A 'char * string' assigning problem

Discussion in 'C Programming' started by lili, Jul 17, 2009.

  1. lili

    lili Guest

    Please forgive my poor english.The following is my code:
    -------*************************************************---------
    #include <stdio.h>
    #include <string.h>

    int main()
    {
    char* teststr = "hello";
    char* yes = teststr;
    *(++yes) = 'w';
    printf(yes);
    }
    -------*************************************************---------
    print: segment error
    Why did i got a 'segment error'?
    but
    -------*************************************************---------
    #include <stdio.h>
    #include <string.h>

    int main()
    {
    char teststr[20] = "hello";
    char* yes = teststr;
    *(++yes) = 'w';
    printf(yes);
    }
    -------*************************************************---------
    print: hwllo
    or
    -------*************************************************---------
    #include <stdio.h>
    #include <string.h>

    int main()
    {
    char* teststr = "hello";
    char* yes = teststr;
    printf("%c\n", *(++yes));
    }
    -------*************************************************---------
    print: e

    is no problem.
    Can anyone help me , Thank you!
     
    lili, Jul 17, 2009
    #1
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  2. lili <> writes:

    > Please forgive my poor english.The following is my code:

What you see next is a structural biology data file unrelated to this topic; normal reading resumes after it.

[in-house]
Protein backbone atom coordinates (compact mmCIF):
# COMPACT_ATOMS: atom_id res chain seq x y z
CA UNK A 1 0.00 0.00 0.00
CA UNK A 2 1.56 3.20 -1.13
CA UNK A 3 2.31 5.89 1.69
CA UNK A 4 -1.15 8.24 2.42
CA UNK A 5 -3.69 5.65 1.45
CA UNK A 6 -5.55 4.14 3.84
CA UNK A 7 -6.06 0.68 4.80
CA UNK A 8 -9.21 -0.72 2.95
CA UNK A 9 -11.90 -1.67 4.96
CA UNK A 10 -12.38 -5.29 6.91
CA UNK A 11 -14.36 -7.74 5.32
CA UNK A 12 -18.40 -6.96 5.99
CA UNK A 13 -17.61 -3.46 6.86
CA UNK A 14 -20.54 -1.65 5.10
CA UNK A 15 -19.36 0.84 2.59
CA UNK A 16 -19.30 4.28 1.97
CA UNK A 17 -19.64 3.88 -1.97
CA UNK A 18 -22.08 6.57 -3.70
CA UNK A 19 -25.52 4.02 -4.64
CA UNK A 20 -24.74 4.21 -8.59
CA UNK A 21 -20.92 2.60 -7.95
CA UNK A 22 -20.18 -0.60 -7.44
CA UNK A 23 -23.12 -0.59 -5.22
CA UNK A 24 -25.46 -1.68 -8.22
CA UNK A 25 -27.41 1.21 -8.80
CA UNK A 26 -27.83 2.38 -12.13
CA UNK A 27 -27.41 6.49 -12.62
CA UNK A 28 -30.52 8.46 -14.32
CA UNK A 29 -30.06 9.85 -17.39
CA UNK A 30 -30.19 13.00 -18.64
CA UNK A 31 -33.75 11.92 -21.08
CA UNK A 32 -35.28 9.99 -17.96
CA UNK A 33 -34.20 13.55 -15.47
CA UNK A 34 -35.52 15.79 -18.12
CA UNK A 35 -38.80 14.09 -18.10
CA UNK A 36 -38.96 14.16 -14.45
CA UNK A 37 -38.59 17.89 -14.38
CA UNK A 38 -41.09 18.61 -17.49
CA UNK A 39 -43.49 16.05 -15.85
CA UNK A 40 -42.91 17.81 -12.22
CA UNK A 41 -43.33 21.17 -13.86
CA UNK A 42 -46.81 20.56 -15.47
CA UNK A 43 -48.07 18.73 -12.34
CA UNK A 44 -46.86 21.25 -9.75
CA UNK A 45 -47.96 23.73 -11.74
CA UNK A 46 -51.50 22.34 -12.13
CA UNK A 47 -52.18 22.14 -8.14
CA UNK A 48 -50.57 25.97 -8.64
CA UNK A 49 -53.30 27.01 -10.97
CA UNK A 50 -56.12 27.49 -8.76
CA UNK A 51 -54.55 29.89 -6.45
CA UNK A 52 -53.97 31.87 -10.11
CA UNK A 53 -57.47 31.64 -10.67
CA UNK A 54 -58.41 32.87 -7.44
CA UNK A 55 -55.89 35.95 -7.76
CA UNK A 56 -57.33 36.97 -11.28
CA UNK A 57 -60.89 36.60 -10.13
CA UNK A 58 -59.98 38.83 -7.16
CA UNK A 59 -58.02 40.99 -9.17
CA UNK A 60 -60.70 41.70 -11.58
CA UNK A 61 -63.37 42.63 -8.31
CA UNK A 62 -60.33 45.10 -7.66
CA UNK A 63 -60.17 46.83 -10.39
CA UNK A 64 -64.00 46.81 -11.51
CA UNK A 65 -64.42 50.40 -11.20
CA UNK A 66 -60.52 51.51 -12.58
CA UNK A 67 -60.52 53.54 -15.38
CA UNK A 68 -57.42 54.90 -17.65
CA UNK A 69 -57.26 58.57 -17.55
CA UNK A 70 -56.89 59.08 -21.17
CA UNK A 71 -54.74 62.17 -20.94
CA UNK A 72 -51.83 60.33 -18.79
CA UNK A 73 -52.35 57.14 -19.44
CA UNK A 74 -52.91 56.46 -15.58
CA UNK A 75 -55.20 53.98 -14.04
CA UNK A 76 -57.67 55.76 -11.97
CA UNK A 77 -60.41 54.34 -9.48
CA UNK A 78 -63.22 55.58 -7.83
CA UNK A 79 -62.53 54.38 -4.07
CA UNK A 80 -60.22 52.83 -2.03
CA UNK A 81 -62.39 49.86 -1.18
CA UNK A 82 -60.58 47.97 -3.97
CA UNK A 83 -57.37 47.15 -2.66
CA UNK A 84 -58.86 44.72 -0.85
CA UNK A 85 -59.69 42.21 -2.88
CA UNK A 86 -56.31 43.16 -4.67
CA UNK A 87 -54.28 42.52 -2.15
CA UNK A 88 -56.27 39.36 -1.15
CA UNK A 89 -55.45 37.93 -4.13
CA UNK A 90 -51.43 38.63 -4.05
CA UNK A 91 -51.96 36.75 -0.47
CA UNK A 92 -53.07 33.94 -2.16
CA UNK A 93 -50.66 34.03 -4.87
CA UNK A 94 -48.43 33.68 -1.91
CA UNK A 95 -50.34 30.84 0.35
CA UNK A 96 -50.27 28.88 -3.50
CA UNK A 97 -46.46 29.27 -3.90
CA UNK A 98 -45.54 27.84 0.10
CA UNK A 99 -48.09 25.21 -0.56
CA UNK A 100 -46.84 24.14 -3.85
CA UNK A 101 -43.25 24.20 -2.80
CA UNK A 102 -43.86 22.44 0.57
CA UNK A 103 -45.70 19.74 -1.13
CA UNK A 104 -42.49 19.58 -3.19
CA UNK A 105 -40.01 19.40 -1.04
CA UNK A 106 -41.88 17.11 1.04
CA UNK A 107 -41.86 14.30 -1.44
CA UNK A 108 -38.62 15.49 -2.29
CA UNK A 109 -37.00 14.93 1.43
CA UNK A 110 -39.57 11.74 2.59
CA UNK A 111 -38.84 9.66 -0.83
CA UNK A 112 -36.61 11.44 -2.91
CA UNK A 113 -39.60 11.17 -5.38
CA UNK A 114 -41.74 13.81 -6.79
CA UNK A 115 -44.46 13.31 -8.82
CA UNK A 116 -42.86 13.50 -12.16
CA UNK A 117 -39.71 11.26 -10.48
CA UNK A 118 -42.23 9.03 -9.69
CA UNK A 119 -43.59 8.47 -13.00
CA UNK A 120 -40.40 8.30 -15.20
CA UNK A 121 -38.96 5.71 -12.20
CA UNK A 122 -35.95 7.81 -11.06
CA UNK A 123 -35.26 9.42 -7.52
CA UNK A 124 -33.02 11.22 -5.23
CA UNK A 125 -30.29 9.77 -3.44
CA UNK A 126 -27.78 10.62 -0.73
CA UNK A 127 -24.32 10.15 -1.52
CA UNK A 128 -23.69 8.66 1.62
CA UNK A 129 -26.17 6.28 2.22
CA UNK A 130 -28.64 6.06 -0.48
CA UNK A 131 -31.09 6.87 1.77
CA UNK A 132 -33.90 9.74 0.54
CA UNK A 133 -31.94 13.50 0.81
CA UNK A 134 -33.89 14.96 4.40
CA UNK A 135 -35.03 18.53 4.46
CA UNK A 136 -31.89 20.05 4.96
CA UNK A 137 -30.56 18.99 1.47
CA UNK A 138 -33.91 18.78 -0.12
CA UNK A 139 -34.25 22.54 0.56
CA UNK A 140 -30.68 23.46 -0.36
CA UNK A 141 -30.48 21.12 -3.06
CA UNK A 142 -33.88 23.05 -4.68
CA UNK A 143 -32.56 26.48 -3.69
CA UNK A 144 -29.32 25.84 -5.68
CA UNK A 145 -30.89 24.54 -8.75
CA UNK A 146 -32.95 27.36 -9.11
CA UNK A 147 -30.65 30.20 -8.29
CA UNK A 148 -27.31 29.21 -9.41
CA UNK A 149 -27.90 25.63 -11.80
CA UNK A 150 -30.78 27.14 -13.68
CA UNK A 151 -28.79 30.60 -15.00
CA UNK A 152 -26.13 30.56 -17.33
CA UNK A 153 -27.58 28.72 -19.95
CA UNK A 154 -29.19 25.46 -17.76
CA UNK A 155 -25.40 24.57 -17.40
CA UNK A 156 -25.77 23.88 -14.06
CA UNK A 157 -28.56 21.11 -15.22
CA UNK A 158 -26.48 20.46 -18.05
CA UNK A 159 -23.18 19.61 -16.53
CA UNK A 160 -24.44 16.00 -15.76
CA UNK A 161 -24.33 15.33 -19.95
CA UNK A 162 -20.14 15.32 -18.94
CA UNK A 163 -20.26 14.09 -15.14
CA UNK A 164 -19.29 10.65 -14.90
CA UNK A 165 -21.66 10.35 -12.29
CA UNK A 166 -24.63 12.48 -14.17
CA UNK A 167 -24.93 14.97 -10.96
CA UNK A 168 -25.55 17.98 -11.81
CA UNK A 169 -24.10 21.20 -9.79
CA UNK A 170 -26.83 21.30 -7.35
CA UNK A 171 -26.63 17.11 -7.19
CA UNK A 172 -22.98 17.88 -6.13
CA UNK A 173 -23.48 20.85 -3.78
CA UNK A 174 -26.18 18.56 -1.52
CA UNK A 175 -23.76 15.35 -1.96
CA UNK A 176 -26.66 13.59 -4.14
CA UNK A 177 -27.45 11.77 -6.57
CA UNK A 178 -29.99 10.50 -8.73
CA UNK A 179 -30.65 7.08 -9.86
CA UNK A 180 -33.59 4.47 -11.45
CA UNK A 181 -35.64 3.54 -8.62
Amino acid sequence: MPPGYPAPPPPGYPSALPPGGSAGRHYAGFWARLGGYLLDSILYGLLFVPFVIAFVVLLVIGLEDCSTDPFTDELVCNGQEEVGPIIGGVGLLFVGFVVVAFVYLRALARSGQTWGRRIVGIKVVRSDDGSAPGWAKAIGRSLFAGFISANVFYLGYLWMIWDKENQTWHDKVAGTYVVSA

> -------*************************************************---------
    > #include <stdio.h>
    > #include <string.h>
    >
    > int main()
    > {
    > char* teststr = "hello";


    The arrays that result from a string literal are unmodifiable. The
    effect of doing so is undefined.

    > char* yes = teststr;
    > *(++yes) = 'w';


    'yes' is the same pointer as 'teststr' and 'teststr' points at an
    unmodifiable array of characters. Trying to put that 'w' where the
    'e' is in the original string causes anything to happen. A segfault
    one of the most helpful outcomes.

    Most people prefer to write:

    const char *teststr = "hello";

    so as to be reminded when an attempt is made to modify the target
    string.

    > printf(yes);
    > }
    > -------*************************************************---------
    > print: segment error
    > Why did i got a 'segment error'?
    > but
    > -------*************************************************---------
    > #include <stdio.h>
    > #include <string.h>
    >
    > int main()
    > {
    > char teststr[20] = "hello";


    teststr is now a plain local array whose elements get initialised
    using the string hello. The chars in teststr can be modified with no
    ill effects.

    > char* yes = teststr;
    > *(++yes) = 'w';
    > printf(yes);
    > }
    > -------*************************************************---------
    > print: hwllo
    > or
    > -------*************************************************---------
    > #include <stdio.h>
    > #include <string.h>
    >
    > int main()
    > {
    > char* teststr = "hello";
    > char* yes = teststr;
    > printf("%c\n", *(++yes));


    And here there is no modification to cause a problem.

    > }
    > -------*************************************************---------
    > print: e
    >
    > is no problem.
    > Can anyone help me , Thank you!


    --
    Ben.
     
    Ben Bacarisse, Jul 17, 2009
    #2
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  3. lili

    lili Guest

    Thank you Ben.I see
     
    lili, Jul 17, 2009
    #3
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